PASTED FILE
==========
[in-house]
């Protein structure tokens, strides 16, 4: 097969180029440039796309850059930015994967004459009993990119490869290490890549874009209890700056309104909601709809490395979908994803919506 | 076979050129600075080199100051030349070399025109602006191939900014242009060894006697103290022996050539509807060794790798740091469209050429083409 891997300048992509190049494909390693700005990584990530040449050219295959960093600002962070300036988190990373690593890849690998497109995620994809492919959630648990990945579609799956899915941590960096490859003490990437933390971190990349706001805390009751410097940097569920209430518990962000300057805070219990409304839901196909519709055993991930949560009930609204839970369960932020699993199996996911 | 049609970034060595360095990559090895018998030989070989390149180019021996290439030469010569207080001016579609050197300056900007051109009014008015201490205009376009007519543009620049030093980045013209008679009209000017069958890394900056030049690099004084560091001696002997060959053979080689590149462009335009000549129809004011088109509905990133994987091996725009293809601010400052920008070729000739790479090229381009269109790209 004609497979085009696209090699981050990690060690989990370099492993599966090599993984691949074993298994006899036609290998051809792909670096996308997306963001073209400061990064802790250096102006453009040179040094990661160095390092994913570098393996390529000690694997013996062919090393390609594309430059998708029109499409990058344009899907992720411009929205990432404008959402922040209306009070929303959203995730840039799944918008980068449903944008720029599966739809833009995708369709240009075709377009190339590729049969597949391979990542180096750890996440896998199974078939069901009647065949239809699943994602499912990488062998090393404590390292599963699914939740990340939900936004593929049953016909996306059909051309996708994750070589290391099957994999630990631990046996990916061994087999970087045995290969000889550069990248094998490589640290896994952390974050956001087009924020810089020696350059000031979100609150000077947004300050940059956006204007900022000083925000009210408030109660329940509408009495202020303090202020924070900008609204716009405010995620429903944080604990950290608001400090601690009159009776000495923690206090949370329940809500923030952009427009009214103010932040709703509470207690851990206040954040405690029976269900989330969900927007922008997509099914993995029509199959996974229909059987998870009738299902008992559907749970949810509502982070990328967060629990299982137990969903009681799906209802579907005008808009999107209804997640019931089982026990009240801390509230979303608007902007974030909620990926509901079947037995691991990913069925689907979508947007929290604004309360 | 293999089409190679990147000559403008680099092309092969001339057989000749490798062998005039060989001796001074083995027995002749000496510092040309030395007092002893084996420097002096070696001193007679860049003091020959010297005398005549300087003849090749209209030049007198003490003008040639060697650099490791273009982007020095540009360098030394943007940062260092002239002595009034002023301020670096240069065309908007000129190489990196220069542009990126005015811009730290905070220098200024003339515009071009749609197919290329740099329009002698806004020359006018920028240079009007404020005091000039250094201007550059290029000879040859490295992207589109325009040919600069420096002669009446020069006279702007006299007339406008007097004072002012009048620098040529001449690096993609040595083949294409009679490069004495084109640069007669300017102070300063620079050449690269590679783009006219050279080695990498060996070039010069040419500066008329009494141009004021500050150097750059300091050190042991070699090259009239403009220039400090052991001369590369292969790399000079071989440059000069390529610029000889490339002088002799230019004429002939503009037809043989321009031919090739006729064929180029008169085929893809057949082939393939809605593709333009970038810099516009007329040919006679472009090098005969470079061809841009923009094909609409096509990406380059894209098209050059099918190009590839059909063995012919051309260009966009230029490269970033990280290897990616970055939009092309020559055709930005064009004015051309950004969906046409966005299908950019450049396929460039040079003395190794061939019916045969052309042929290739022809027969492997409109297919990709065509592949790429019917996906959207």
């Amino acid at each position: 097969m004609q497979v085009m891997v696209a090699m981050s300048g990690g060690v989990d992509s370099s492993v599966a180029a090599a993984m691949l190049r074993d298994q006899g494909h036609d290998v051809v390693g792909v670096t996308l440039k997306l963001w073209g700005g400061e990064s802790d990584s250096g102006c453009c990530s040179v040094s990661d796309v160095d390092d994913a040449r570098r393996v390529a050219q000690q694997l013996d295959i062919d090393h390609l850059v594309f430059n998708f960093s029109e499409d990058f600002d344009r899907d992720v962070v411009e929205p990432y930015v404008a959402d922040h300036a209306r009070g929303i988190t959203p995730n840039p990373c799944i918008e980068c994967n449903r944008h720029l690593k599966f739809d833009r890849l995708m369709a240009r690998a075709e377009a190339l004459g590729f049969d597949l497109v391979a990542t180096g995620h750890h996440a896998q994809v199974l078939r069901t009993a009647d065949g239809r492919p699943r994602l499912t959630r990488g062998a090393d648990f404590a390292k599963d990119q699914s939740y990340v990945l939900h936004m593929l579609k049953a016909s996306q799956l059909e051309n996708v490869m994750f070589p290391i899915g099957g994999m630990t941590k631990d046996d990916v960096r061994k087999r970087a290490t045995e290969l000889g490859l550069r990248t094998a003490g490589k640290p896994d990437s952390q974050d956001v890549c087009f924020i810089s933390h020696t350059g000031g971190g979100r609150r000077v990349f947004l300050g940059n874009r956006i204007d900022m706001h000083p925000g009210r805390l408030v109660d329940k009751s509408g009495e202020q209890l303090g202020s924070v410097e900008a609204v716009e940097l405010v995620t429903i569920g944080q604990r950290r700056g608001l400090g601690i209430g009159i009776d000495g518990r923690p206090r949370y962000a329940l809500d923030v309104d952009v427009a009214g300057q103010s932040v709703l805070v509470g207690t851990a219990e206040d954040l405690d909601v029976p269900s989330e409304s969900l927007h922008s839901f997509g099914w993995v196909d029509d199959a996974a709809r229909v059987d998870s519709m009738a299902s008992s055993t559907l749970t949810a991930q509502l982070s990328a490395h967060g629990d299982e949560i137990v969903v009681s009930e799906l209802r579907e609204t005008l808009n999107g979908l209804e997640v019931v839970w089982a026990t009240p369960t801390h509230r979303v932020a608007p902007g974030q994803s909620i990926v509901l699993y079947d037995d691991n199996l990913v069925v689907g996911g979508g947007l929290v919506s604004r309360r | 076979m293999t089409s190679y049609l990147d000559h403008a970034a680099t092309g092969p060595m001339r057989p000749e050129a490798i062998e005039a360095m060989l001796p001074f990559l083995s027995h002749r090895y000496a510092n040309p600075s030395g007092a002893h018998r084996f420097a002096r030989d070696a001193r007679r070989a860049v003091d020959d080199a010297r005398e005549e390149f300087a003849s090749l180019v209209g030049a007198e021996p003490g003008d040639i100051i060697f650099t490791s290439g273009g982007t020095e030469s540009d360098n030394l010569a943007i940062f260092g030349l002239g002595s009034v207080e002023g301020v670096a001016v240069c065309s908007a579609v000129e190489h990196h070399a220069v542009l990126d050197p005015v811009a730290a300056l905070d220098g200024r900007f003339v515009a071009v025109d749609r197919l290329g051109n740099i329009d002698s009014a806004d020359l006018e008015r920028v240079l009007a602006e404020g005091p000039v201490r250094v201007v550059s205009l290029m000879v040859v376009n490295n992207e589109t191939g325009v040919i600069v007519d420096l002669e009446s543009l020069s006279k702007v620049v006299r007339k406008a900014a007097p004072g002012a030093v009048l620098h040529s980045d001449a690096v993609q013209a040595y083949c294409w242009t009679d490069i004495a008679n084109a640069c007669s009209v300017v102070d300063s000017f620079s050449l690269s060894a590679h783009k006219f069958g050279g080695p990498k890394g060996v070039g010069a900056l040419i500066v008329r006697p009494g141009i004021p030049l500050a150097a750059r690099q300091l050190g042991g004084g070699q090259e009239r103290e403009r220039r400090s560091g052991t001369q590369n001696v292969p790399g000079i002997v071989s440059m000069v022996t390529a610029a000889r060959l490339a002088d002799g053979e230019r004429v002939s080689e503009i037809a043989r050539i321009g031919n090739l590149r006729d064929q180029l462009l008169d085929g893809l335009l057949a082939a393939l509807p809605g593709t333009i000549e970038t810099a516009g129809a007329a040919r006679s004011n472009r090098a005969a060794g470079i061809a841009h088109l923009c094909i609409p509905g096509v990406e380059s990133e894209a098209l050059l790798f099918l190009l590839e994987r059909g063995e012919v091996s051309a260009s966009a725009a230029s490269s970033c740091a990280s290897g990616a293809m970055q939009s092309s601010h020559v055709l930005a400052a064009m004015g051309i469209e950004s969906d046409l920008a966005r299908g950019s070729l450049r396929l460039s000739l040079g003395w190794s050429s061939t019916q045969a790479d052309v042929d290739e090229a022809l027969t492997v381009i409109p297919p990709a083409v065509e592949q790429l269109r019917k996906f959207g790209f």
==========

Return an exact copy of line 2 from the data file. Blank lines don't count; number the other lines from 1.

């Protein structure tokens, strides 16, 4: 097969180029440039796309850059930015994967004459009993990119490869290490890549874009209890700056309104909601709809490395979908994803919506 | 076979050129600075080199100051030349070399025109602006191939900014242009060894006697103290022996050539509807060794790798740091469209050429083409 891997300048992509190049494909390693700005990584990530040449050219295959960093600002962070300036988190990373690593890849690998497109995620994809492919959630648990990945579609799956899915941590960096490859003490990437933390971190990349706001805390009751410097940097569920209430518990962000300057805070219990409304839901196909519709055993991930949560009930609204839970369960932020699993199996996911 | 049609970034060595360095990559090895018998030989070989390149180019021996290439030469010569207080001016579609050197300056900007051109009014008015201490205009376009007519543009620049030093980045013209008679009209000017069958890394900056030049690099004084560091001696002997060959053979080689590149462009335009000549129809004011088109509905990133994987091996725009293809601010400052920008070729000739790479090229381009269109790209 004609497979085009696209090699981050990690060690989990370099492993599966090599993984691949074993298994006899036609290998051809792909670096996308997306963001073209400061990064802790250096102006453009040179040094990661160095390092994913570098393996390529000690694997013996062919090393390609594309430059998708029109499409990058344009899907992720411009929205990432404008959402922040209306009070929303959203995730840039799944918008980068449903944008720029599966739809833009995708369709240009075709377009190339590729049969597949391979990542180096750890996440896998199974078939069901009647065949239809699943994602499912990488062998090393404590390292599963699914939740990340939900936004593929049953016909996306059909051309996708994750070589290391099957994999630990631990046996990916061994087999970087045995290969000889550069990248094998490589640290896994952390974050956001087009924020810089020696350059000031979100609150000077947004300050940059956006204007900022000083925000009210408030109660329940509408009495202020303090202020924070900008609204716009405010995620429903944080604990950290608001400090601690009159009776000495923690206090949370329940809500923030952009427009009214103010932040709703509470207690851990206040954040405690029976269900989330969900927007922008997509099914993995029509199959996974229909059987998870009738299902008992559907749970949810509502982070990328967060629990299982137990969903009681799906209802579907005008808009999107209804997640019931089982026990009240801390509230979303608007902007974030909620990926509901079947037995691991990913069925689907979508947007929290604004309360 | 293999089409190679990147000559403008680099092309092969001339057989000749490798062998005039060989001796001074083995027995002749000496510092040309030395007092002893084996420097002096070696001193007679860049003091020959010297005398005549300087003849090749209209030049007198003490003008040639060697650099490791273009982007020095540009360098030394943007940062260092002239002595009034002023301020670096240069065309908007000129190489990196220069542009990126005015811009730290905070220098200024003339515009071009749609197919290329740099329009002698806004020359006018920028240079009007404020005091000039250094201007550059290029000879040859490295992207589109325009040919600069420096002669009446020069006279702007006299007339406008007097004072002012009048620098040529001449690096993609040595083949294409009679490069004495084109640069007669300017102070300063620079050449690269590679783009006219050279080695990498060996070039010069040419500066008329009494141009004021500050150097750059300091050190042991070699090259009239403009220039400090052991001369590369292969790399000079071989440059000069390529610029000889490339002088002799230019004429002939503009037809043989321009031919090739006729064929180029008169085929893809057949082939393939809605593709333009970038810099516009007329040919006679472009090098005969470079061809841009923009094909609409096509990406380059894209098209050059099918190009590839059909063995012919051309260009966009230029490269970033990280290897990616970055939009092309020559055709930005064009004015051309950004969906046409966005299908950019450049396929460039040079003395190794061939019916045969052309042929290739022809027969492997409109297919990709065509592949790429019917996906959207």